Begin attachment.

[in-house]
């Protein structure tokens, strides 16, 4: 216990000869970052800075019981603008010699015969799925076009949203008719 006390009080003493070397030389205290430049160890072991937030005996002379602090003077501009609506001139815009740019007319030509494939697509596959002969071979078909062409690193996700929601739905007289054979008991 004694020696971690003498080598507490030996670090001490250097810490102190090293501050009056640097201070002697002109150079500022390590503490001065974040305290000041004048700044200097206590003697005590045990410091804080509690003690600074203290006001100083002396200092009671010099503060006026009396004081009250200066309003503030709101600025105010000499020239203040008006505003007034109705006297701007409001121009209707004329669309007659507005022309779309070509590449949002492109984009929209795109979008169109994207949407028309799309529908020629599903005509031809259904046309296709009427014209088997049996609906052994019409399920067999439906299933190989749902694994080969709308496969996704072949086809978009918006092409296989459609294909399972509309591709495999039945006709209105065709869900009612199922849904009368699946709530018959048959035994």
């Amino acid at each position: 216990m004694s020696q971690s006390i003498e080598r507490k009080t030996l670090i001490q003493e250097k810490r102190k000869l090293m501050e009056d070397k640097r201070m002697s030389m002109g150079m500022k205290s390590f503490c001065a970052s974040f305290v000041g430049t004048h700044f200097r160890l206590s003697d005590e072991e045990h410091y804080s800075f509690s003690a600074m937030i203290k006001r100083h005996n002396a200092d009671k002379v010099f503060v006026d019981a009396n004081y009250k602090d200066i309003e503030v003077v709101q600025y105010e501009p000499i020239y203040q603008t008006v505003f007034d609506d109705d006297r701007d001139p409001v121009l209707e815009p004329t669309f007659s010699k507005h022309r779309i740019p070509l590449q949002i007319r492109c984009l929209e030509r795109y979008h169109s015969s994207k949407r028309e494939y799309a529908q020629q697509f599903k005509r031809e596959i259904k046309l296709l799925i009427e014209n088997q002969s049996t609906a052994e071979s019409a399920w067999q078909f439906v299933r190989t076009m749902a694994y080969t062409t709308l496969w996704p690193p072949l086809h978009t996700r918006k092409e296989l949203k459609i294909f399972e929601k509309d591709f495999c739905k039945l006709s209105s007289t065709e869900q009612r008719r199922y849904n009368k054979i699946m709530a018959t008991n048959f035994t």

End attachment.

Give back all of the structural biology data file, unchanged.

[in-house]
């Protein structure tokens, strides 16, 4: 216990000869970052800075019981603008010699015969799925076009949203008719 006390009080003493070397030389205290430049160890072991937030005996002379602090003077501009609506001139815009740019007319030509494939697509596959002969071979078909062409690193996700929601739905007289054979008991 004694020696971690003498080598507490030996670090001490250097810490102190090293501050009056640097201070002697002109150079500022390590503490001065974040305290000041004048700044200097206590003697005590045990410091804080509690003690600074203290006001100083002396200092009671010099503060006026009396004081009250200066309003503030709101600025105010000499020239203040008006505003007034109705006297701007409001121009209707004329669309007659507005022309779309070509590449949002492109984009929209795109979008169109994207949407028309799309529908020629599903005509031809259904046309296709009427014209088997049996609906052994019409399920067999439906299933190989749902694994080969709308496969996704072949086809978009918006092409296989459609294909399972509309591709495999039945006709209105065709869900009612199922849904009368699946709530018959048959035994």
């Amino acid at each position: 216990m004694s020696q971690s006390i003498e080598r507490k009080t030996l670090i001490q003493e250097k810490r102190k000869l090293m501050e009056d070397k640097r201070m002697s030389m002109g150079m500022k205290s390590f503490c001065a970052s974040f305290v000041g430049t004048h700044f200097r160890l206590s003697d005590e072991e045990h410091y804080s800075f509690s003690a600074m937030i203290k006001r100083h005996n002396a200092d009671k002379v010099f503060v006026d019981a009396n004081y009250k602090d200066i309003e503030v003077v709101q600025y105010e501009p000499i020239y203040q603008t008006v505003f007034d609506d109705d006297r701007d001139p409001v121009l209707e815009p004329t669309f007659s010699k507005h022309r779309i740019p070509l590449q949002i007319r492109c984009l929209e030509r795109y979008h169109s015969s994207k949407r028309e494939y799309a529908q020629q697509f599903k005509r031809e596959i259904k046309l296709l799925i009427e014209n088997q002969s049996t609906a052994e071979s019409a399920w067999q078909f439906v299933r190989t076009m749902a694994y080969t062409t709308l496969w996704p690193p072949l086809h978009t996700r918006k092409e296989l949203k459609i294909f399972e929601k509309d591709f495999c739905k039945l006709s209105s007289t065709e869900q009612r008719r199922y849904n009368k054979i699946m709530a018959t008991n048959f035994t």